Does a degree in engineering automatically make you future-proof? Especially in countries that pioneer in the technical field, like Germany.
This question cannot be answered so clearly. And there are at least two reasons for that:
First, it depends on the industry. Many industries are undergoing radical change and have a need for specialized knowledge. Digitalization is just one reason. Another reason is climate change. Due to the shift to electromobility, the automotive industry is looking for electrical engineers. The switch to environmentally friendly technologies increases the need for specialized knowledge in this area. Trends such as smart cities or smart agriculture are influencing civil engineering and agricultural engineering, respectively.
Second, digital technologies and the shift to Industry 4.0 are changing production and work processes. Actually, the introduction of computer-aided design has been shaping the engineering profession since the 1960s. The use of computers and software programs has permeated many areas of activity in the engineering profession, such as design, manufacturing, planning and monitoring, sales, etc., in addition to driving automation in production.
According to a survey conducted by the German Mechanical Engineering Federation, there is a “need for qualification” in the area of Industry 4.0, “both for students and for employees“. The identified skills gaps are in future technologies such as artificial intelligence, machine learning, augmented and virtual reality, as well as in data and IT security.
What skills for the future of engineering?
Our research using mechanical engineering as an example also shows that the three pillars of the engineering profession still exist:
- Technical Skills – engineering fundamentals such as mathematics, physics, materials science, engineering mechanics, and construction design are still necessary.
- Methodological Skills – includes analytical and problem-solving skills but also mastery of tools and methods, such as the finite element method.
- Self- and Social Skills– interdisciplinary collaboration in agile teams increases the need for Teamwork and communication skills.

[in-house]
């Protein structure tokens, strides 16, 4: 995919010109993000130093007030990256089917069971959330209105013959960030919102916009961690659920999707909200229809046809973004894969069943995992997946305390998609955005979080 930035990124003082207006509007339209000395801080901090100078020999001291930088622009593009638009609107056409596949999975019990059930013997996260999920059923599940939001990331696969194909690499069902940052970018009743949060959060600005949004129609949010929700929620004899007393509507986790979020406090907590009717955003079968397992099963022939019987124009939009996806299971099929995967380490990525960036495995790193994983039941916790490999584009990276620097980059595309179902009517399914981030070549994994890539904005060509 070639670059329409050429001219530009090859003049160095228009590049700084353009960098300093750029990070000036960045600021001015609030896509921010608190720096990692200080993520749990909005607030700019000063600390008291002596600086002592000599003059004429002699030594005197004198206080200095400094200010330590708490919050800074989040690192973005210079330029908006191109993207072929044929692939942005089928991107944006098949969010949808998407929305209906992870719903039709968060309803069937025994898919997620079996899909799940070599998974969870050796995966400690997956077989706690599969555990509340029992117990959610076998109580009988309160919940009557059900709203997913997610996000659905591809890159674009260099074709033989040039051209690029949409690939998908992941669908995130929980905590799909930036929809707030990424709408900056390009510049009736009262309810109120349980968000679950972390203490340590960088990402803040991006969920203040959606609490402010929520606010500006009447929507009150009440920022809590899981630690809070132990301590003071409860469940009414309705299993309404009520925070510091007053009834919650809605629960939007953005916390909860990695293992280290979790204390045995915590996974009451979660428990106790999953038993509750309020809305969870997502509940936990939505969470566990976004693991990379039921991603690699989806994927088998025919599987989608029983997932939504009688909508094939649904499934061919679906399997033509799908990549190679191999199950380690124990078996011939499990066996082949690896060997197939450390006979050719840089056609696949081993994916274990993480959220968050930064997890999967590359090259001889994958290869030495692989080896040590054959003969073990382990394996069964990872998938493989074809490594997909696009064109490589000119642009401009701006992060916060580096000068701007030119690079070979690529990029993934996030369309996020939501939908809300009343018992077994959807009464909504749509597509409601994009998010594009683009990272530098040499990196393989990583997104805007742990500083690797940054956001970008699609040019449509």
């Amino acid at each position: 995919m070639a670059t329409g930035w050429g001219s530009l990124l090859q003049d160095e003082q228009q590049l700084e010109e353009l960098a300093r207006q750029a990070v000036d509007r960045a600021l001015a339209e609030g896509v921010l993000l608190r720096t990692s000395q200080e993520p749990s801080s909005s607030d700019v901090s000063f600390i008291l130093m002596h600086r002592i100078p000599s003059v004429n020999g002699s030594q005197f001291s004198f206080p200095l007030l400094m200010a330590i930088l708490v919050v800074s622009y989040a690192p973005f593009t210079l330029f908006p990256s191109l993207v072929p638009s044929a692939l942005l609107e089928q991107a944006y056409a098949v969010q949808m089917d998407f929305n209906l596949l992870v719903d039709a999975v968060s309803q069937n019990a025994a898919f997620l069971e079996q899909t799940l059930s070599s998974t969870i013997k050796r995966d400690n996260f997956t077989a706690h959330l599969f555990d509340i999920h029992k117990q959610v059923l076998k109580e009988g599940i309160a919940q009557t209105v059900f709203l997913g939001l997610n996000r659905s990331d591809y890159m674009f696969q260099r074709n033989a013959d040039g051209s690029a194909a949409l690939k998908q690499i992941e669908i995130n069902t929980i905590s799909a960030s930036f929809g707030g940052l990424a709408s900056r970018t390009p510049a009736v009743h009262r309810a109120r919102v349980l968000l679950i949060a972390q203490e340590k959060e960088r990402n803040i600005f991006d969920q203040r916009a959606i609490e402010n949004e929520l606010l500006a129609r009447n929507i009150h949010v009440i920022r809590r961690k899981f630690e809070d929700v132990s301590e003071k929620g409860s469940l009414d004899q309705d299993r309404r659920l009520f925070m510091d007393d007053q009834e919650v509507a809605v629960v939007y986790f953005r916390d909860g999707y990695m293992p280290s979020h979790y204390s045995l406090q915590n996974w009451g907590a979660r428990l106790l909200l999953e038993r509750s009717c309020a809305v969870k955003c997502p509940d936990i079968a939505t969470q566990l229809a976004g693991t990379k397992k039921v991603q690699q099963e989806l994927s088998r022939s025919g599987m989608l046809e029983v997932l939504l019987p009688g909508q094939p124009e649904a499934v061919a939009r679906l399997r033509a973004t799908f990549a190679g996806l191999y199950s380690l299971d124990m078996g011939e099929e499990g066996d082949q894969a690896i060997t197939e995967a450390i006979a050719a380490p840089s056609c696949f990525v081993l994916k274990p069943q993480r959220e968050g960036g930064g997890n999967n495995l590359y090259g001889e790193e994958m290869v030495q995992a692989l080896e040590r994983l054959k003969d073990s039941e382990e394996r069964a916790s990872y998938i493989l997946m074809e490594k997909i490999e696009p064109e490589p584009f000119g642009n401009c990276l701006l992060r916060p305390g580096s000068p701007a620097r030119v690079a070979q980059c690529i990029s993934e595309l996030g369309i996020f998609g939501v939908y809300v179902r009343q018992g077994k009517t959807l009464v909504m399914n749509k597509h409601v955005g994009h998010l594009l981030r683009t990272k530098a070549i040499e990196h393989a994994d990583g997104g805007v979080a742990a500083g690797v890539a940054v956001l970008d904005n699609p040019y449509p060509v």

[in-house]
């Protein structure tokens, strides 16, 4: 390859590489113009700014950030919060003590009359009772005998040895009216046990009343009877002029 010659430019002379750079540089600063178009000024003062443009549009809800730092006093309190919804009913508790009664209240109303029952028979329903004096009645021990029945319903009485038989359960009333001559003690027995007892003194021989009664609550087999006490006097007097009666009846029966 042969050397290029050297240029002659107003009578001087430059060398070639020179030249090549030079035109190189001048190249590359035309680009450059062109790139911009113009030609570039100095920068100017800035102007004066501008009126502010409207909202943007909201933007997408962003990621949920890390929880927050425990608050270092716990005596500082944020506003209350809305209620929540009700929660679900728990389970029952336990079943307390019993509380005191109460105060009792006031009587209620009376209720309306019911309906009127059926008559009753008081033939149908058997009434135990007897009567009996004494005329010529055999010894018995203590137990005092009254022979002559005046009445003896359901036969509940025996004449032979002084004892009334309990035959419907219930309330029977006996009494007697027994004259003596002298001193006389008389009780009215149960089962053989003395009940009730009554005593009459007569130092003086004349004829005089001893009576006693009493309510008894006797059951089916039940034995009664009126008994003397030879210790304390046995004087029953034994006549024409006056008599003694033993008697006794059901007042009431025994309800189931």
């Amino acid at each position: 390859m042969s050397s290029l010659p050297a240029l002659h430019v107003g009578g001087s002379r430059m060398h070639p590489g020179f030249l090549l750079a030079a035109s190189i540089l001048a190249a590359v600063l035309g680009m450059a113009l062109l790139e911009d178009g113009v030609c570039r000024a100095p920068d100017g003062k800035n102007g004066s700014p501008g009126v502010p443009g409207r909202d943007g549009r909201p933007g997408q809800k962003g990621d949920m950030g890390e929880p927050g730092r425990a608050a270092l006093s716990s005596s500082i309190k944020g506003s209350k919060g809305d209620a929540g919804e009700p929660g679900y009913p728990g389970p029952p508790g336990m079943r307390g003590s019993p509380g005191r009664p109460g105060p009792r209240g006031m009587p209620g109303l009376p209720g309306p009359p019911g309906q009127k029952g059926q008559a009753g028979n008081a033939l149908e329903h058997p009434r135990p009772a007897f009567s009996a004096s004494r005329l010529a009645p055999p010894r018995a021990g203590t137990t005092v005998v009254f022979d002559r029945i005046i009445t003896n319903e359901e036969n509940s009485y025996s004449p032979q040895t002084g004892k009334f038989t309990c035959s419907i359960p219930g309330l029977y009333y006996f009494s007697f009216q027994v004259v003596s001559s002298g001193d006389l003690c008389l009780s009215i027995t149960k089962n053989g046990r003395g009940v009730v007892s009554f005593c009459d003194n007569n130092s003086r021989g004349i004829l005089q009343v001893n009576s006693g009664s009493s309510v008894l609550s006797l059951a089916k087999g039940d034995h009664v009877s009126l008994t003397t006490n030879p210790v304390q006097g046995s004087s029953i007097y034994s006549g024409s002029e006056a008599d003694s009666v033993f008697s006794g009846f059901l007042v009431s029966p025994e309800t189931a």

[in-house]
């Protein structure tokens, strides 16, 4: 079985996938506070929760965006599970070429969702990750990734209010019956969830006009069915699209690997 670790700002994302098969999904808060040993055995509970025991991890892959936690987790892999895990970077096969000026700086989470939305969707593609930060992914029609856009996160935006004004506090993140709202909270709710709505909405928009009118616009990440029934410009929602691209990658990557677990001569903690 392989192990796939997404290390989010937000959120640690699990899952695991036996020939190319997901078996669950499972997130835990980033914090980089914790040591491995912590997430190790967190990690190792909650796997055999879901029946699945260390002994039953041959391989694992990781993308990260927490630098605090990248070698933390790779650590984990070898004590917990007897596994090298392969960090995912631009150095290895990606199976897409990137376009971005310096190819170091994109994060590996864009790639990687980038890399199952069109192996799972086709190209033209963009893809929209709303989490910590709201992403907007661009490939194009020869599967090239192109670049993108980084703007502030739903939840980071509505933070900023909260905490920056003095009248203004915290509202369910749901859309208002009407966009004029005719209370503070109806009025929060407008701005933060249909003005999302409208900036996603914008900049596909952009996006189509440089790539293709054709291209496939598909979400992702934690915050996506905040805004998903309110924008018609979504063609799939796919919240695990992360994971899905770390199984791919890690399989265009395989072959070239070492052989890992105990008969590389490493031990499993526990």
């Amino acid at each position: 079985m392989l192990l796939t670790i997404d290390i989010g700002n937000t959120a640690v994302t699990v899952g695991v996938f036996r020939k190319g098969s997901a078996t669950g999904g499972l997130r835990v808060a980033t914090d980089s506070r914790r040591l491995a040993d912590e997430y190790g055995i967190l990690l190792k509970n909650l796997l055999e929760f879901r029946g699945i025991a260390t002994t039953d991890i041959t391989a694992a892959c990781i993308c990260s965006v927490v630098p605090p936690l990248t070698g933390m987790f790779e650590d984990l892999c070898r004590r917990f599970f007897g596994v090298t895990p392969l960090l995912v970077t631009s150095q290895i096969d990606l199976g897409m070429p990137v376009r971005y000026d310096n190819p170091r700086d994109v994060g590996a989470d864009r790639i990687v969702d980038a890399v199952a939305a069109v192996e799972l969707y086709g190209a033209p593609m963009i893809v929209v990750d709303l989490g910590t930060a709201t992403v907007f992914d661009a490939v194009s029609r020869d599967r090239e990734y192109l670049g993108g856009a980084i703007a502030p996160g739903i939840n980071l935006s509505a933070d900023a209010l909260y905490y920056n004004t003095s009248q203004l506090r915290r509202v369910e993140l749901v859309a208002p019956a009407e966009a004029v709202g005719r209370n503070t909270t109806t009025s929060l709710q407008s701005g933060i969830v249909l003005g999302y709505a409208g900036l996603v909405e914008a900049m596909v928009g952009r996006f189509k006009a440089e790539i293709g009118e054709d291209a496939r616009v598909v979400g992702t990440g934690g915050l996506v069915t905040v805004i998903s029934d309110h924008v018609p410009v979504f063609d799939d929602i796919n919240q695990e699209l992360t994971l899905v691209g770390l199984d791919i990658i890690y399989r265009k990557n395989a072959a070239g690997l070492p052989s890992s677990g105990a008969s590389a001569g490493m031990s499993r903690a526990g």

Additional competences are becoming more important:
- Data – new technologies enable the collection, storage, transmission, and analysis of larger volumes of data (Big Data) and this has an impact on products, production processes and business models. Subsequently, there is also a need for people who can analyze the data and who are familiar with data protection or IT security. It is likely that specialists will be more likely to take on these activities. Nevertheless, it will be important for engineers to have a basic understanding of these areas.
- Systems Thinking – includes the ability to think holistically and to think through processes, products, and customer requirements from “beginning” to “end”.
- Interdisciplinarity – as products and processes have become more digital and complex, engineers from one discipline should develop an understanding of other disciplines (e.g. electrical engineering, computer science, data management….)
- Learning and Social Responsibility – technical development requires human development. Here I see learning as a developmental process. In addition, it is important to think about the societal challenges that technology brings.
So, what should engineering scientists know?
Don’t worry, you don’t have to know everything! But you should be aware that the engineering profile is changing. A willingness to learn is an advantage, whether you are just starting your studies or are already working. Companies want employees who think critically, combine knowledge and develop new ideas for solving customer problems. They confirm this to me in conversations. Many of them also know that as a company they can’t just “demand” but also have to create supportive conditions.
Lifelong learning will thus have to become part of the training culture.
Looking again at the graphic above, this applies also to other (not just STEM) fields.
We will all need a better understanding of other disciplines, a handle on data, and the ability to learn and evaluate our actions.